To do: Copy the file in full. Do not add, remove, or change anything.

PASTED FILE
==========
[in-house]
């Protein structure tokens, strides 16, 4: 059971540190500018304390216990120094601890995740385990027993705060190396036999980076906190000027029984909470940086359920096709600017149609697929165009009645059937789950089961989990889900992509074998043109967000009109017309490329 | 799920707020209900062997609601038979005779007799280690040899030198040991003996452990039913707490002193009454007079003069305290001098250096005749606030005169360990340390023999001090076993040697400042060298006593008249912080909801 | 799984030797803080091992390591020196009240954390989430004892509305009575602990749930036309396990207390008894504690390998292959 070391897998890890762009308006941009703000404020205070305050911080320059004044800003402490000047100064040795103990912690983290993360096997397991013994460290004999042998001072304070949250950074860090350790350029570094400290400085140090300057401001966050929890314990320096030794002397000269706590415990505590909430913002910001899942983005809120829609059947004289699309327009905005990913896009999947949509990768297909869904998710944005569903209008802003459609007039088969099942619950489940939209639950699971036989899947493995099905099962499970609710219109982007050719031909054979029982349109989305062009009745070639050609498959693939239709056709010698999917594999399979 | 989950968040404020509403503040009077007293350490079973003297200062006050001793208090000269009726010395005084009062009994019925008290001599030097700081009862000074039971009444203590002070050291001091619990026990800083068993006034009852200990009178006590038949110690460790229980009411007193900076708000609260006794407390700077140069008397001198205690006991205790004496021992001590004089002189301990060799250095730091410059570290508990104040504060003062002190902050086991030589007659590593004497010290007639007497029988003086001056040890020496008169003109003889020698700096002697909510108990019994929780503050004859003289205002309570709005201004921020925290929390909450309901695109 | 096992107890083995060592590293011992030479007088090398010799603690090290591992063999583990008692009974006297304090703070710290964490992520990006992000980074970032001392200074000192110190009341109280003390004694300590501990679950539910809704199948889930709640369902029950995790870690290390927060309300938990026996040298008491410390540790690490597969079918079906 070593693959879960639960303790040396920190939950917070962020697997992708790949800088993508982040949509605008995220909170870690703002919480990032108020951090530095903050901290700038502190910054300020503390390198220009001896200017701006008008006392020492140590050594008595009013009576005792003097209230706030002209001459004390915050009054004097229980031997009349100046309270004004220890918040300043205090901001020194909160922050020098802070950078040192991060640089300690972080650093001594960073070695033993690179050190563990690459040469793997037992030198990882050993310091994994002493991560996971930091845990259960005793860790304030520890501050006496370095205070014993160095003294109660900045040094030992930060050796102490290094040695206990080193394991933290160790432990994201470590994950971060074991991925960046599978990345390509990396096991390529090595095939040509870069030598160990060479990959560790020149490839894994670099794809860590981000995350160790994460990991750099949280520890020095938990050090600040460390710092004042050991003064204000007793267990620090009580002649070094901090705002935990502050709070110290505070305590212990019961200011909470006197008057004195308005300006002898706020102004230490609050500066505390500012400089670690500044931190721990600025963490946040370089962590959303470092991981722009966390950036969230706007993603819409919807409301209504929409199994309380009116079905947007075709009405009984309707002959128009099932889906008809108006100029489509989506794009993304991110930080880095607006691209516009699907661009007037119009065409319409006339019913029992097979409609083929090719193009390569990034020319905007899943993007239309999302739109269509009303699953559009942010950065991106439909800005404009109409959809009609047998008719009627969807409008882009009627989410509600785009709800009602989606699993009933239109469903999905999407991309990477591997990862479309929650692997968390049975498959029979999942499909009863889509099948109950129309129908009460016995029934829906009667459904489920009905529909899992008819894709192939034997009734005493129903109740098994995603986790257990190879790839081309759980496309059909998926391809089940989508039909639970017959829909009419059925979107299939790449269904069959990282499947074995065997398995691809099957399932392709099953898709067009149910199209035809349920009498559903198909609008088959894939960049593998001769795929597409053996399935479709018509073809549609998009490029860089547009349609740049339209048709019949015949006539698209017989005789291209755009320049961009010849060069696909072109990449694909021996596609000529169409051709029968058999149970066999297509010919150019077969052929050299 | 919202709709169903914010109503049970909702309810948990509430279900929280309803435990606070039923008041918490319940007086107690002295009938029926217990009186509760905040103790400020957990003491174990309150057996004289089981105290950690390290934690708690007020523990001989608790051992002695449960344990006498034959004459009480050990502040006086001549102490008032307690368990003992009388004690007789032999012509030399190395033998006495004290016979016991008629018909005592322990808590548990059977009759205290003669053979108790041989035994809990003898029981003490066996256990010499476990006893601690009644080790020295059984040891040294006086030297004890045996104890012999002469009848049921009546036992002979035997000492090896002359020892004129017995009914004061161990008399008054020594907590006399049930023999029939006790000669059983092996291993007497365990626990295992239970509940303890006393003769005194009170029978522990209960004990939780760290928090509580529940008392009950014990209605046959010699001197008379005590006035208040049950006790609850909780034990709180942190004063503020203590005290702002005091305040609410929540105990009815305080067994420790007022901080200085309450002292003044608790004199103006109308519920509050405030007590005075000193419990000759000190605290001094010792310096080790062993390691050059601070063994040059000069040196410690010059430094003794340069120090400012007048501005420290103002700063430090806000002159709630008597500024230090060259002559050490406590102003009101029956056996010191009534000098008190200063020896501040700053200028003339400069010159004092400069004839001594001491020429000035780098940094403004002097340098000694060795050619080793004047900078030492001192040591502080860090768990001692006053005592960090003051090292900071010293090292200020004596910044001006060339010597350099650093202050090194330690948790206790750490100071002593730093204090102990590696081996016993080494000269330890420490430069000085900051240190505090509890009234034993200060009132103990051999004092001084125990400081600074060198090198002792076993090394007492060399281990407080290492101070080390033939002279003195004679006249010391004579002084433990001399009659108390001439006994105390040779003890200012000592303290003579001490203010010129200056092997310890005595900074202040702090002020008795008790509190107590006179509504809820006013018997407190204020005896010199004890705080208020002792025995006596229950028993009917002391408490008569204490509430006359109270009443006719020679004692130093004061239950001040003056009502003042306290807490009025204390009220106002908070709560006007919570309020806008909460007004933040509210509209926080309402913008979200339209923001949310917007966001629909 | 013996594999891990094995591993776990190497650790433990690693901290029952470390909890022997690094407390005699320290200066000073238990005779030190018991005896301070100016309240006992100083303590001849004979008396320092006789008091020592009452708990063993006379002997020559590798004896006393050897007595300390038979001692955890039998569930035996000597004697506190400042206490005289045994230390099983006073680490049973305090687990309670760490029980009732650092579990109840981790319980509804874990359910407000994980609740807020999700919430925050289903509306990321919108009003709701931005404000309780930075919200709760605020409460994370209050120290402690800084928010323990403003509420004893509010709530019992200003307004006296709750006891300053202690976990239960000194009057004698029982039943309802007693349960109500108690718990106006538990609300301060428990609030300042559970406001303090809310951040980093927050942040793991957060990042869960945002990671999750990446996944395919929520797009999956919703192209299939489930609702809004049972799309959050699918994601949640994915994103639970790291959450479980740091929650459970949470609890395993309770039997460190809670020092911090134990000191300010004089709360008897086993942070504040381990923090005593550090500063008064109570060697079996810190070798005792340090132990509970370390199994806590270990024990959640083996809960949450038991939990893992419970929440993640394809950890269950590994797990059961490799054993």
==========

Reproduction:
[in-house]
């Protein structure tokens, strides 16, 4: 059971540190500018304390216990120094601890995740385990027993705060190396036999980076906190000027029984909470940086359920096709600017149609697929165009009645059937789950089961989990889900992509074998043109967000009109017309490329 | 799920707020209900062997609601038979005779007799280690040899030198040991003996452990039913707490002193009454007079003069305290001098250096005749606030005169360990340390023999001090076993040697400042060298006593008249912080909801 | 799984030797803080091992390591020196009240954390989430004892509305009575602990749930036309396990207390008894504690390998292959 070391897998890890762009308006941009703000404020205070305050911080320059004044800003402490000047100064040795103990912690983290993360096997397991013994460290004999042998001072304070949250950074860090350790350029570094400290400085140090300057401001966050929890314990320096030794002397000269706590415990505590909430913002910001899942983005809120829609059947004289699309327009905005990913896009999947949509990768297909869904998710944005569903209008802003459609007039088969099942619950489940939209639950699971036989899947493995099905099962499970609710219109982007050719031909054979029982349109989305062009009745070639050609498959693939239709056709010698999917594999399979 | 989950968040404020509403503040009077007293350490079973003297200062006050001793208090000269009726010395005084009062009994019925008290001599030097700081009862000074039971009444203590002070050291001091619990026990800083068993006034009852200990009178006590038949110690460790229980009411007193900076708000609260006794407390700077140069008397001198205690006991205790004496021992001590004089002189301990060799250095730091410059570290508990104040504060003062002190902050086991030589007659590593004497010290007639007497029988003086001056040890020496008169003109003889020698700096002697909510108990019994929780503050004859003289205002309570709005201004921020925290929390909450309901695109 | 096992107890083995060592590293011992030479007088090398010799603690090290591992063999583990008692009974006297304090703070710290964490992520990006992000980074970032001392200074000192110190009341109280003390004694300590501990679950539910809704199948889930709640369902029950995790870690290390927060309300938990026996040298008491410390540790690490597969079918079906 070593693959879960639960303790040396920190939950917070962020697997992708790949800088993508982040949509605008995220909170870690703002919480990032108020951090530095903050901290700038502190910054300020503390390198220009001896200017701006008008006392020492140590050594008595009013009576005792003097209230706030002209001459004390915050009054004097229980031997009349100046309270004004220890918040300043205090901001020194909160922050020098802070950078040192991060640089300690972080650093001594960073070695033993690179050190563990690459040469793997037992030198990882050993310091994994002493991560996971930091845990259960005793860790304030520890501050006496370095205070014993160095003294109660900045040094030992930060050796102490290094040695206990080193394991933290160790432990994201470590994950971060074991991925960046599978990345390509990396096991390529090595095939040509870069030598160990060479990959560790020149490839894994670099794809860590981000995350160790994460990991750099949280520890020095938990050090600040460390710092004042050991003064204000007793267990620090009580002649070094901090705002935990502050709070110290505070305590212990019961200011909470006197008057004195308005300006002898706020102004230490609050500066505390500012400089670690500044931190721990600025963490946040370089962590959303470092991981722009966390950036969230706007993603819409919807409301209504929409199994309380009116079905947007075709009405009984309707002959128009099932889906008809108006100029489509989506794009993304991110930080880095607006691209516009699907661009007037119009065409319409006339019913029992097979409609083929090719193009390569990034020319905007899943993007239309999302739109269509009303699953559009942010950065991106439909800005404009109409959809009609047998008719009627969807409008882009009627989410509600785009709800009602989606699993009933239109469903999905999407991309990477591997990862479309929650692997968390049975498959029979999942499909009863889509099948109950129309129908009460016995029934829906009667459904489920009905529909899992008819894709192939034997009734005493129903109740098994995603986790257990190879790839081309759980496309059909998926391809089940989508039909639970017959829909009419059925979107299939790449269904069959990282499947074995065997398995691809099957399932392709099953898709067009149910199209035809349920009498559903198909609008088959894939960049593998001769795929597409053996399935479709018509073809549609998009490029860089547009349609740049339209048709019949015949006539698209017989005789291209755009320049961009010849060069696909072109990449694909021996596609000529169409051709029968058999149970066999297509010919150019077969052929050299 | 919202709709169903914010109503049970909702309810948990509430279900929280309803435990606070039923008041918490319940007086107690002295009938029926217990009186509760905040103790400020957990003491174990309150057996004289089981105290950690390290934690708690007020523990001989608790051992002695449960344990006498034959004459009480050990502040006086001549102490008032307690368990003992009388004690007789032999012509030399190395033998006495004290016979016991008629018909005592322990808590548990059977009759205290003669053979108790041989035994809990003898029981003490066996256990010499476990006893601690009644080790020295059984040891040294006086030297004890045996104890012999002469009848049921009546036992002979035997000492090896002359020892004129017995009914004061161990008399008054020594907590006399049930023999029939006790000669059983092996291993007497365990626990295992239970509940303890006393003769005194009170029978522990209960004990939780760290928090509580529940008392009950014990209605046959010699001197008379005590006035208040049950006790609850909780034990709180942190004063503020203590005290702002005091305040609410929540105990009815305080067994420790007022901080200085309450002292003044608790004199103006109308519920509050405030007590005075000193419990000759000190605290001094010792310096080790062993390691050059601070063994040059000069040196410690010059430094003794340069120090400012007048501005420290103002700063430090806000002159709630008597500024230090060259002559050490406590102003009101029956056996010191009534000098008190200063020896501040700053200028003339400069010159004092400069004839001594001491020429000035780098940094403004002097340098000694060795050619080793004047900078030492001192040591502080860090768990001692006053005592960090003051090292900071010293090292200020004596910044001006060339010597350099650093202050090194330690948790206790750490100071002593730093204090102990590696081996016993080494000269330890420490430069000085900051240190505090509890009234034993200060009132103990051999004092001084125990400081600074060198090198002792076993090394007492060399281990407080290492101070080390033939002279003195004679006249010391004579002084433990001399009659108390001439006994105390040779003890200012000592303290003579001490203010010129200056092997310890005595900074202040702090002020008795008790509190107590006179509504809820006013018997407190204020005896010199004890705080208020002792025995006596229950028993009917002391408490008569204490509430006359109270009443006719020679004692130093004061239950001040003056009502003042306290807490009025204390009220106002908070709560006007919570309020806008909460007004933040509210509209926080309402913008979200339209923001949310917007966001629909 | 013996594999891990094995591993776990190497650790433990690693901290029952470390909890022997690094407390005699320290200066000073238990005779030190018991005896301070100016309240006992100083303590001849004979008396320092006789008091020592009452708990063993006379002997020559590798004896006393050897007595300390038979001692955890039998569930035996000597004697506190400042206490005289045994230390099983006073680490049973305090687990309670760490029980009732650092579990109840981790319980509804874990359910407000994980609740807020999700919430925050289903509306990321919108009003709701931005404000309780930075919200709760605020409460994370209050120290402690800084928010323990403003509420004893509010709530019992200003307004006296709750006891300053202690976990239960000194009057004698029982039943309802007693349960109500108690718990106006538990609300301060428990609030300042559970406001303090809310951040980093927050942040793991957060990042869960945002990671999750990446996944395919929520797009999956919703192209299939489930609702809004049972799309959050699918994601949640994915994103639970790291959450479980740091929650459970949470609890395993309770039997460190809670020092911090134990000191300010004089709360008897086993942070504040381990923090005593550090500063008064109570060697079996810190070798005792340090132990509970370390199994806590270990024990959640083996809960949450038991939990893992419970929440993640394809950890269950590994797990059961490799054993």